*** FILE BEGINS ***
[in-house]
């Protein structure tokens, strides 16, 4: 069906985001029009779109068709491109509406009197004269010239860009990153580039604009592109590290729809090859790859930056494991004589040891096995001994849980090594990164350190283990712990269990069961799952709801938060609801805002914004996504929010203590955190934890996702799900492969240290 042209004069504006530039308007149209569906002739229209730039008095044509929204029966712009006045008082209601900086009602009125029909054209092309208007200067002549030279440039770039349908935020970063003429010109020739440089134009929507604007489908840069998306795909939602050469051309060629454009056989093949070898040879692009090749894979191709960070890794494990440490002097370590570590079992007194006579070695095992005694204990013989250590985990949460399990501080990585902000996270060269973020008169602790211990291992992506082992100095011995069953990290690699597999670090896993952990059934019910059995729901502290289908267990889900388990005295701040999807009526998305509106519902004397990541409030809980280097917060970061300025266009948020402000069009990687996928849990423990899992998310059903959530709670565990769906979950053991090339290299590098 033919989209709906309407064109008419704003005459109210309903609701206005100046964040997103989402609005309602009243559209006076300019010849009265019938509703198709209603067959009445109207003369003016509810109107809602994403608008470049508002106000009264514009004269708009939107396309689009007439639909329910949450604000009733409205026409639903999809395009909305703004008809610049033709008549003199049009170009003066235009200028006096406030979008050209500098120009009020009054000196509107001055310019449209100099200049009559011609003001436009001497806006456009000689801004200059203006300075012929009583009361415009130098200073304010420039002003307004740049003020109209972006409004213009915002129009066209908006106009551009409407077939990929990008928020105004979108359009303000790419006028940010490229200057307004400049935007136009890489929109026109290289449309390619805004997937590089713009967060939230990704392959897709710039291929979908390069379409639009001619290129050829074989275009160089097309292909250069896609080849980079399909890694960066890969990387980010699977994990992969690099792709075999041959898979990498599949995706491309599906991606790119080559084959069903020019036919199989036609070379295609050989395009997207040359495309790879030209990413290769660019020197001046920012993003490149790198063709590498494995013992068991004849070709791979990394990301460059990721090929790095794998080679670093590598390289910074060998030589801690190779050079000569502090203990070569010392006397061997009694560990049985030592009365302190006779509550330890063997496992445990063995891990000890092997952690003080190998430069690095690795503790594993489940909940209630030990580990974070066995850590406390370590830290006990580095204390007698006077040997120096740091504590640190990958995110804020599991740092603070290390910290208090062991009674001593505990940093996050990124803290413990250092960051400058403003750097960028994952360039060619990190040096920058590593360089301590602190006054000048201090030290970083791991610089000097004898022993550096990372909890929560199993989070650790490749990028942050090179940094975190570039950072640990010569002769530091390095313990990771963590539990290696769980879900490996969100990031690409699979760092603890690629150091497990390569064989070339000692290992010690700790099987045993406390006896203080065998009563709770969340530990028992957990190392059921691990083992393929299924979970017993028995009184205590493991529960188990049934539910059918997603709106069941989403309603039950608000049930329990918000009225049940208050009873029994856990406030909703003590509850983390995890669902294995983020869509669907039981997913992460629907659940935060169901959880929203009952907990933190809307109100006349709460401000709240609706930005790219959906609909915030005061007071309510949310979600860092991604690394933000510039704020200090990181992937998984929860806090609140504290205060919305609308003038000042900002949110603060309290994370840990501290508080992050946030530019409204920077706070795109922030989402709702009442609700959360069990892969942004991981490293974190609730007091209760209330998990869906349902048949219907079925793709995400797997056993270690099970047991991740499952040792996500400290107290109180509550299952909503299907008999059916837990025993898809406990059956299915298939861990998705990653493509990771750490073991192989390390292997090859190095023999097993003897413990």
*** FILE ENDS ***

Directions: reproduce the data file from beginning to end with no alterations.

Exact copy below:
[in-house]
């Protein structure tokens, strides 16, 4: 069906985001029009779109068709491109509406009197004269010239860009990153580039604009592109590290729809090859790859930056494991004589040891096995001994849980090594990164350190283990712990269990069961799952709801938060609801805002914004996504929010203590955190934890996702799900492969240290 042209004069504006530039308007149209569906002739229209730039008095044509929204029966712009006045008082209601900086009602009125029909054209092309208007200067002549030279440039770039349908935020970063003429010109020739440089134009929507604007489908840069998306795909939602050469051309060629454009056989093949070898040879692009090749894979191709960070890794494990440490002097370590570590079992007194006579070695095992005694204990013989250590985990949460399990501080990585902000996270060269973020008169602790211990291992992506082992100095011995069953990290690699597999670090896993952990059934019910059995729901502290289908267990889900388990005295701040999807009526998305509106519902004397990541409030809980280097917060970061300025266009948020402000069009990687996928849990423990899992998310059903959530709670565990769906979950053991090339290299590098 033919989209709906309407064109008419704003005459109210309903609701206005100046964040997103989402609005309602009243559209006076300019010849009265019938509703198709209603067959009445109207003369003016509810109107809602994403608008470049508002106000009264514009004269708009939107396309689009007439639909329910949450604000009733409205026409639903999809395009909305703004008809610049033709008549003199049009170009003066235009200028006096406030979008050209500098120009009020009054000196509107001055310019449209100099200049009559011609003001436009001497806006456009000689801004200059203006300075012929009583009361415009130098200073304010420039002003307004740049003020109209972006409004213009915002129009066209908006106009551009409407077939990929990008928020105004979108359009303000790419006028940010490229200057307004400049935007136009890489929109026109290289449309390619805004997937590089713009967060939230990704392959897709710039291929979908390069379409639009001619290129050829074989275009160089097309292909250069896609080849980079399909890694960066890969990387980010699977994990992969690099792709075999041959898979990498599949995706491309599906991606790119080559084959069903020019036919199989036609070379295609050989395009997207040359495309790879030209990413290769660019020197001046920012993003490149790198063709590498494995013992068991004849070709791979990394990301460059990721090929790095794998080679670093590598390289910074060998030589801690190779050079000569502090203990070569010392006397061997009694560990049985030592009365302190006779509550330890063997496992445990063995891990000890092997952690003080190998430069690095690795503790594993489940909940209630030990580990974070066995850590406390370590830290006990580095204390007698006077040997120096740091504590640190990958995110804020599991740092603070290390910290208090062991009674001593505990940093996050990124803290413990250092960051400058403003750097960028994952360039060619990190040096920058590593360089301590602190006054000048201090030290970083791991610089000097004898022993550096990372909890929560199993989070650790490749990028942050090179940094975190570039950072640990010569002769530091390095313990990771963590539990290696769980879900490996969100990031690409699979760092603890690629150091497990390569064989070339000692290992010690700790099987045993406390006896203080065998009563709770969340530990028992957990190392059921691990083992393929299924979970017993028995009184205590493991529960188990049934539910059918997603709106069941989403309603039950608000049930329990918000009225049940208050009873029994856990406030909703003590509850983390995890669902294995983020869509669907039981997913992460629907659940935060169901959880929203009952907990933190809307109100006349709460401000709240609706930005790219959906609909915030005061007071309510949310979600860092991604690394933000510039704020200090990181992937998984929860806090609140504290205060919305609308003038000042900002949110603060309290994370840990501290508080992050946030530019409204920077706070795109922030989402709702009442609700959360069990892969942004991981490293974190609730007091209760209330998990869906349902048949219907079925793709995400797997056993270690099970047991991740499952040792996500400290107290109180509550299952909503299907008999059916837990025993898809406990059956299915298939861990998705990653493509990771750490073991192989390390292997090859190095023999097993003897413990």